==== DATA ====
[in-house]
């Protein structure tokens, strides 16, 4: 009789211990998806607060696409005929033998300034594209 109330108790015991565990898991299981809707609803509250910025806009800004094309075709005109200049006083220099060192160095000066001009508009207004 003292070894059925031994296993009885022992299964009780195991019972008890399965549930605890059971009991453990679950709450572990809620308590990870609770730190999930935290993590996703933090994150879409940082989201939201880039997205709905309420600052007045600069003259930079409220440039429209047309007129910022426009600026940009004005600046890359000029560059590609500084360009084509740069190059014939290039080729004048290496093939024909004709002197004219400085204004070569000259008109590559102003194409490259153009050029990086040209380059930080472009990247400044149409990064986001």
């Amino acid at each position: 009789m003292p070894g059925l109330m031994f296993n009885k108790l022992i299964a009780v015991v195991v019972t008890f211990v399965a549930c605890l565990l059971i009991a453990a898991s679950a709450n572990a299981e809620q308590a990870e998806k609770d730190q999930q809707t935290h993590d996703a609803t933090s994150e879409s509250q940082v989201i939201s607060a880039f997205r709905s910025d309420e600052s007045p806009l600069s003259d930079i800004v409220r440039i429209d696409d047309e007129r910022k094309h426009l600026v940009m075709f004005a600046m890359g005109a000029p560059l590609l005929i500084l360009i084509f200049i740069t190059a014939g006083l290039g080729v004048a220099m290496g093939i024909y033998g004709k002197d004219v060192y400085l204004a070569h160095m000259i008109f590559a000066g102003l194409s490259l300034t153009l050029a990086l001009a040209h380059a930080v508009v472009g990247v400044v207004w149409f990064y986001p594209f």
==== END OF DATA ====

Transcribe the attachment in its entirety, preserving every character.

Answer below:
[in-house]
């Protein structure tokens, strides 16, 4: 009789211990998806607060696409005929033998300034594209 109330108790015991565990898991299981809707609803509250910025806009800004094309075709005109200049006083220099060192160095000066001009508009207004 003292070894059925031994296993009885022992299964009780195991019972008890399965549930605890059971009991453990679950709450572990809620308590990870609770730190999930935290993590996703933090994150879409940082989201939201880039997205709905309420600052007045600069003259930079409220440039429209047309007129910022426009600026940009004005600046890359000029560059590609500084360009084509740069190059014939290039080729004048290496093939024909004709002197004219400085204004070569000259008109590559102003194409490259153009050029990086040209380059930080472009990247400044149409990064986001």
């Amino acid at each position: 009789m003292p070894g059925l109330m031994f296993n009885k108790l022992i299964a009780v015991v195991v019972t008890f211990v399965a549930c605890l565990l059971i009991a453990a898991s679950a709450n572990a299981e809620q308590a990870e998806k609770d730190q999930q809707t935290h993590d996703a609803t933090s994150e879409s509250q940082v989201i939201s607060a880039f997205r709905s910025d309420e600052s007045p806009l600069s003259d930079i800004v409220r440039i429209d696409d047309e007129r910022k094309h426009l600026v940009m075709f004005a600046m890359g005109a000029p560059l590609l005929i500084l360009i084509f200049i740069t190059a014939g006083l290039g080729v004048a220099m290496g093939i024909y033998g004709k002197d004219v060192y400085l204004a070569h160095m000259i008109f590559a000066g102003l194409s490259l300034t153009l050029a990086l001009a040209h380059a930080v508009v472009g990247v400044v207004w149409f990064y986001p594209f």